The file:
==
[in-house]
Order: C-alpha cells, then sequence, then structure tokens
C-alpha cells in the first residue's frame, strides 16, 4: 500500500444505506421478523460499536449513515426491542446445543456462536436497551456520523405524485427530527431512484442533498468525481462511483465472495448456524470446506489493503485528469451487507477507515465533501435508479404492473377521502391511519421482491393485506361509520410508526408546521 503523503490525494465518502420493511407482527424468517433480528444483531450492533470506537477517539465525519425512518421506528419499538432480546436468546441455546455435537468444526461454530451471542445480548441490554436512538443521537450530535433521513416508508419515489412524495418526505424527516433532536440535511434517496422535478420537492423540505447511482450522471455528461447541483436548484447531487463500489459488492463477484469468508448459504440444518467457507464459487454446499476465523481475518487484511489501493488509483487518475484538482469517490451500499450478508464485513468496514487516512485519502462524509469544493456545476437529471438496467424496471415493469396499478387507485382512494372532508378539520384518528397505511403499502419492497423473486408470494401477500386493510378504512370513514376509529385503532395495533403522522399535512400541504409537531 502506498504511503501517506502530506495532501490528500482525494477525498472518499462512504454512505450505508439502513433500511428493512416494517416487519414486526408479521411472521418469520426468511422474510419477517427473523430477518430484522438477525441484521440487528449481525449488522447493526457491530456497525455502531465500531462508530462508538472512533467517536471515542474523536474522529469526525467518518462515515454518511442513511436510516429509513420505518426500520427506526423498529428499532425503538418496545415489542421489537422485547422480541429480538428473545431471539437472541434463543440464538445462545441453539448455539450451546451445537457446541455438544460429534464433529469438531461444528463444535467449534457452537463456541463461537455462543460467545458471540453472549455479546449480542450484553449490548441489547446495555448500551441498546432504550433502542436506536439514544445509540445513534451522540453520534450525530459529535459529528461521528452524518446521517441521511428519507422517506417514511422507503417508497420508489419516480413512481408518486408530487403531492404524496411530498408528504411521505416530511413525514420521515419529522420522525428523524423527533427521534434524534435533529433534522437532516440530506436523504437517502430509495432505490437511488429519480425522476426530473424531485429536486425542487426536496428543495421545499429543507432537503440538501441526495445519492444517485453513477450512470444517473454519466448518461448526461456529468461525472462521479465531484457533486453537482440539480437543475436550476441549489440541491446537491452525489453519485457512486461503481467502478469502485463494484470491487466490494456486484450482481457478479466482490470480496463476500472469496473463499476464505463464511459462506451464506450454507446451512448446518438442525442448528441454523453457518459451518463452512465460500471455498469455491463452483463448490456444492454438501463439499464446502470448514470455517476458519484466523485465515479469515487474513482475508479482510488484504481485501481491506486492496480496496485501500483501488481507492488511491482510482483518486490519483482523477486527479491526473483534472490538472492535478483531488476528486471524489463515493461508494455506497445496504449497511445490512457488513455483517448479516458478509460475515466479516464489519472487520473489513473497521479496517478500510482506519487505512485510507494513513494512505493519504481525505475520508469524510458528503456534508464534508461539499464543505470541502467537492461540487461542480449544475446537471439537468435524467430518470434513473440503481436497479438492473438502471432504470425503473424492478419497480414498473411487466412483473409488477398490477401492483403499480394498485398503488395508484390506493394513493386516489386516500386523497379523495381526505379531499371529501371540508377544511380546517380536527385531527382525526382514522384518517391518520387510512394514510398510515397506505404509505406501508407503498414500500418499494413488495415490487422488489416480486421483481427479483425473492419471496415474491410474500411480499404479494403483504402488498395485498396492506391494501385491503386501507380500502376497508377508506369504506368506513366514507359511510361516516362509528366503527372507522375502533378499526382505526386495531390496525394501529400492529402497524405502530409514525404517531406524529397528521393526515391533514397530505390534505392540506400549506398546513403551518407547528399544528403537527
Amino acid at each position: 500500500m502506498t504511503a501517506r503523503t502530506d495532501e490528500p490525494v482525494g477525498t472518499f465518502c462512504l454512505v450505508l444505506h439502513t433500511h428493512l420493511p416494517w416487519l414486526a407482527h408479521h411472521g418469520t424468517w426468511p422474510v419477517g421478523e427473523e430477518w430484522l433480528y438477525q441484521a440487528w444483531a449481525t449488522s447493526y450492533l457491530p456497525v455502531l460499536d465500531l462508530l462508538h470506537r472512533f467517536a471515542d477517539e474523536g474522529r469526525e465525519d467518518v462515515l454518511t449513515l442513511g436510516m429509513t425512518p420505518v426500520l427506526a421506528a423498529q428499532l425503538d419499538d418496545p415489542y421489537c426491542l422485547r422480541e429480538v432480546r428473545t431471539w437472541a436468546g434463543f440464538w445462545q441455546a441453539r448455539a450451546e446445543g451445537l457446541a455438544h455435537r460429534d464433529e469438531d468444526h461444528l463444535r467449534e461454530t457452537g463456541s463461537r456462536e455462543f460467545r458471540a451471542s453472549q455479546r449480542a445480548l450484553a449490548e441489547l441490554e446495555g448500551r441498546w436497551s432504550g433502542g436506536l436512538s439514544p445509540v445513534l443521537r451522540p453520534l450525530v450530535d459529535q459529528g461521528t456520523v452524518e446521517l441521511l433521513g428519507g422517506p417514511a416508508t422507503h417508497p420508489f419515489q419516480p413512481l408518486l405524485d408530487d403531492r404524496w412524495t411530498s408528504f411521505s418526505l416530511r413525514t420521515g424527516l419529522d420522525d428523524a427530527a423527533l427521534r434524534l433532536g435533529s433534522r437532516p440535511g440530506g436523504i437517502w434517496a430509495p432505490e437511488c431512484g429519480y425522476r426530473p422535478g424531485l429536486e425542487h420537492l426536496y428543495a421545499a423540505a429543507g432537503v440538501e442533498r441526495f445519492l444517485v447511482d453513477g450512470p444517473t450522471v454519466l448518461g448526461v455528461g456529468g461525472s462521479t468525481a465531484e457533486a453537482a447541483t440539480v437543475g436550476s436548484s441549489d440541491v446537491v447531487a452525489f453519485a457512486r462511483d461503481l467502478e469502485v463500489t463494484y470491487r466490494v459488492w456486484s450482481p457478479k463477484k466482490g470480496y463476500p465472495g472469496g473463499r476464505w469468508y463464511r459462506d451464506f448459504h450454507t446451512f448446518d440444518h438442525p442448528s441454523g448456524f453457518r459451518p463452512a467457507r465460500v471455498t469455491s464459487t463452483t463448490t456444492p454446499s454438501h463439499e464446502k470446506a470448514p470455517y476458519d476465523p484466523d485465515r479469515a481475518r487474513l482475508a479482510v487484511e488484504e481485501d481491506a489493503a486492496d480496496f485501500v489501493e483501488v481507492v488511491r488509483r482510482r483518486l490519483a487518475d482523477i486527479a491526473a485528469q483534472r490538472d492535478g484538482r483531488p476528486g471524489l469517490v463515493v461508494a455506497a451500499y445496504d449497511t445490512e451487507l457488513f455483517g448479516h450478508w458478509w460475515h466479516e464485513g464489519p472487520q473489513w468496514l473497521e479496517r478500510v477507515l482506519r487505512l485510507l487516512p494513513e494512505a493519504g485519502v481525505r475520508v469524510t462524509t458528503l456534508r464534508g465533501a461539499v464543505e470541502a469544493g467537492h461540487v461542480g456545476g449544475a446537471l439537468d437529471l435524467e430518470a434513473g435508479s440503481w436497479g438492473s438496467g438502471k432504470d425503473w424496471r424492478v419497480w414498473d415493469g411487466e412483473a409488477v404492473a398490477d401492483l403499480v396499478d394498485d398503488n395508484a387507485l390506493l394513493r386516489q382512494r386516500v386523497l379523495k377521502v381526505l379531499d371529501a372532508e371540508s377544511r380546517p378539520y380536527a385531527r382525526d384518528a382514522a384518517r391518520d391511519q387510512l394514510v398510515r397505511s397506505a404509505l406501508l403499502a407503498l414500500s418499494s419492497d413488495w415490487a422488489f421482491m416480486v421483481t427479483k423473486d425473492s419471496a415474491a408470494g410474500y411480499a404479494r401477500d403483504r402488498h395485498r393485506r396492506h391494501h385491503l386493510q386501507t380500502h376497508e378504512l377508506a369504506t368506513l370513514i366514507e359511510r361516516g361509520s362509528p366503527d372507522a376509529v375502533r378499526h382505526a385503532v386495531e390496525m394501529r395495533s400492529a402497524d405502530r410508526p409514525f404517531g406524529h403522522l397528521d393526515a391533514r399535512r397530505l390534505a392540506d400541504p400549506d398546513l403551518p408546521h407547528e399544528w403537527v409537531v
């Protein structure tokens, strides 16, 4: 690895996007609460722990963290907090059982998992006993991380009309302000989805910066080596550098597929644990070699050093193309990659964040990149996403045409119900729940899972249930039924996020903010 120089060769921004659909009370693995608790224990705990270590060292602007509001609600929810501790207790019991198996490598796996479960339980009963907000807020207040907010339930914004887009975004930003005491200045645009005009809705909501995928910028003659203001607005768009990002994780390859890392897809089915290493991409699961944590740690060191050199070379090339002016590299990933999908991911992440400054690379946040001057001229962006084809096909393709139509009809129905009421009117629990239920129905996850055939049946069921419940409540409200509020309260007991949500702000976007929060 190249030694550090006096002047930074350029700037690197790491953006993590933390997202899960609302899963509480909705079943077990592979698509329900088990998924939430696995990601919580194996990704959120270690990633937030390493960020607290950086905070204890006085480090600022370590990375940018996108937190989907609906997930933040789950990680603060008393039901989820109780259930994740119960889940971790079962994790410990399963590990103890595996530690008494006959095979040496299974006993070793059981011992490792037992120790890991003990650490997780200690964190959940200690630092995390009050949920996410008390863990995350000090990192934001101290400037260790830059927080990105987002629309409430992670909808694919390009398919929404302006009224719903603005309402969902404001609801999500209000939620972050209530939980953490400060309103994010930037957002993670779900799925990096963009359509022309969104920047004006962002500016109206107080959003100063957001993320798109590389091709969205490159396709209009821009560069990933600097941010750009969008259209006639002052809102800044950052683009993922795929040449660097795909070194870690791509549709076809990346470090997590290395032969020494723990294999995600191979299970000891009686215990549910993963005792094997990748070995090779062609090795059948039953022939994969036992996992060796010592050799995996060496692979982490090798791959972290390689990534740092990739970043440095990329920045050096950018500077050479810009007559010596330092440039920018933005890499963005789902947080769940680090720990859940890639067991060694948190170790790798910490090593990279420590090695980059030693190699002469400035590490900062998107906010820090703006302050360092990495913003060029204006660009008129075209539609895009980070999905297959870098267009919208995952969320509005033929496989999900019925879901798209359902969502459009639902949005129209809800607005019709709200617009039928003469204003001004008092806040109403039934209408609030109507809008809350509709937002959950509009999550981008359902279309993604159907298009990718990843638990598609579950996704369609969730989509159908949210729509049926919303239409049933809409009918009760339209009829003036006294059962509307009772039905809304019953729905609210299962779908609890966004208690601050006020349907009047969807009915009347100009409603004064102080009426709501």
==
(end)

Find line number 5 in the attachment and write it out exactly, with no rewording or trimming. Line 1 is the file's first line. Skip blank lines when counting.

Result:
């Protein structure tokens, strides 16, 4: 690895996007609460722990963290907090059982998992006993991380009309302000989805910066080596550098597929644990070699050093193309990659964040990149996403045409119900729940899972249930039924996020903010 120089060769921004659909009370693995608790224990705990270590060292602007509001609600929810501790207790019991198996490598796996479960339980009963907000807020207040907010339930914004887009975004930003005491200045645009005009809705909501995928910028003659203001607005768009990002994780390859890392897809089915290493991409699961944590740690060191050199070379090339002016590299990933999908991911992440400054690379946040001057001229962006084809096909393709139509009809129905009421009117629990239920129905996850055939049946069921419940409540409200509020309260007991949500702000976007929060 190249030694550090006096002047930074350029700037690197790491953006993590933390997202899960609302899963509480909705079943077990592979698509329900088990998924939430696995990601919580194996990704959120270690990633937030390493960020607290950086905070204890006085480090600022370590990375940018996108937190989907609906997930933040789950990680603060008393039901989820109780259930994740119960889940971790079962994790410990399963590990103890595996530690008494006959095979040496299974006993070793059981011992490792037992120790890991003990650490997780200690964190959940200690630092995390009050949920996410008390863990995350000090990192934001101290400037260790830059927080990105987002629309409430992670909808694919390009398919929404302006009224719903603005309402969902404001609801999500209000939620972050209530939980953490400060309103994010930037957002993670779900799925990096963009359509022309969104920047004006962002500016109206107080959003100063957001993320798109590389091709969205490159396709209009821009560069990933600097941010750009969008259209006639002052809102800044950052683009993922795929040449660097795909070194870690791509549709076809990346470090997590290395032969020494723990294999995600191979299970000891009686215990549910993963005792094997990748070995090779062609090795059948039953022939994969036992996992060796010592050799995996060496692979982490090798791959972290390689990534740092990739970043440095990329920045050096950018500077050479810009007559010596330092440039920018933005890499963005789902947080769940680090720990859940890639067991060694948190170790790798910490090593990279420590090695980059030693190699002469400035590490900062998107906010820090703006302050360092990495913003060029204006660009008129075209539609895009980070999905297959870098267009919208995952969320509005033929496989999900019925879901798209359902969502459009639902949005129209809800607005019709709200617009039928003469204003001004008092806040109403039934209408609030109507809008809350509709937002959950509009999550981008359902279309993604159907298009990718990843638990598609579950996704369609969730989509159908949210729509049926919303239409049933809409009918009760339209009829003036006294059962509307009772039905809304019953729905609210299962779908609890966004208690601050006020349907009047969807009915009347100009409603004064102080009426709501």